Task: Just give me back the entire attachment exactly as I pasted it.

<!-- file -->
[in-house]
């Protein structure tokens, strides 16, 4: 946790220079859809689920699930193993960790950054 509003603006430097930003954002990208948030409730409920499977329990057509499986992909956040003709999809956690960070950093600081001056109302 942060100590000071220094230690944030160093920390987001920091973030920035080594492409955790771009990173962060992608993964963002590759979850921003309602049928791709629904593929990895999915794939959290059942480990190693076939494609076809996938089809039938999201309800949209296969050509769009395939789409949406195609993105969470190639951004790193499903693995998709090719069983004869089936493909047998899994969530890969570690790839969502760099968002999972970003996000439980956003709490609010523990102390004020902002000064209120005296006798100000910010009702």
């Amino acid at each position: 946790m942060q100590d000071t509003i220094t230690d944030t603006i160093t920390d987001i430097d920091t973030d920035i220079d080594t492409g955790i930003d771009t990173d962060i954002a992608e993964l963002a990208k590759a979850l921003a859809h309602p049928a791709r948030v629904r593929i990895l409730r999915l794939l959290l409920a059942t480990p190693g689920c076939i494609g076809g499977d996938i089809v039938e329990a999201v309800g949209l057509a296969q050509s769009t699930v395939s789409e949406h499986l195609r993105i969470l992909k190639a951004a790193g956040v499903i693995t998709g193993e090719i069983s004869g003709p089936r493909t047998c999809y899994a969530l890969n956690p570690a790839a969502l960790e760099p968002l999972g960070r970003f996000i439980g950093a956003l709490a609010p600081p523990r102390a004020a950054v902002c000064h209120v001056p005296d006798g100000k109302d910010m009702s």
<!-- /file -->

[in-house]
């Protein structure tokens, strides 16, 4: 946790220079859809689920699930193993960790950054 509003603006430097930003954002990208948030409730409920499977329990057509499986992909956040003709999809956690960070950093600081001056109302 942060100590000071220094230690944030160093920390987001920091973030920035080594492409955790771009990173962060992608993964963002590759979850921003309602049928791709629904593929990895999915794939959290059942480990190693076939494609076809996938089809039938999201309800949209296969050509769009395939789409949406195609993105969470190639951004790193499903693995998709090719069983004869089936493909047998899994969530890969570690790839969502760099968002999972970003996000439980956003709490609010523990102390004020902002000064209120005296006798100000910010009702």
């Amino acid at each position: 946790m942060q100590d000071t509003i220094t230690d944030t603006i160093t920390d987001i430097d920091t973030d920035i220079d080594t492409g955790i930003d771009t990173d962060i954002a992608e993964l963002a990208k590759a979850l921003a859809h309602p049928a791709r948030v629904r593929i990895l409730r999915l794939l959290l409920a059942t480990p190693g689920c076939i494609g076809g499977d996938i089809v039938e329990a999201v309800g949209l057509a296969q050509s769009t699930v395939s789409e949406h499986l195609r993105i969470l992909k190639a951004a790193g956040v499903i693995t998709g193993e090719i069983s004869g003709p089936r493909t047998c999809y899994a969530l890969n956690p570690a790839a969502l960790e760099p968002l999972g960070r970003f996000i439980g950093a956003l709490a609010p600081p523990r102390a004020a950054v902002c000064h209120v001056p005296d006798g100000k109302d910010m009702s």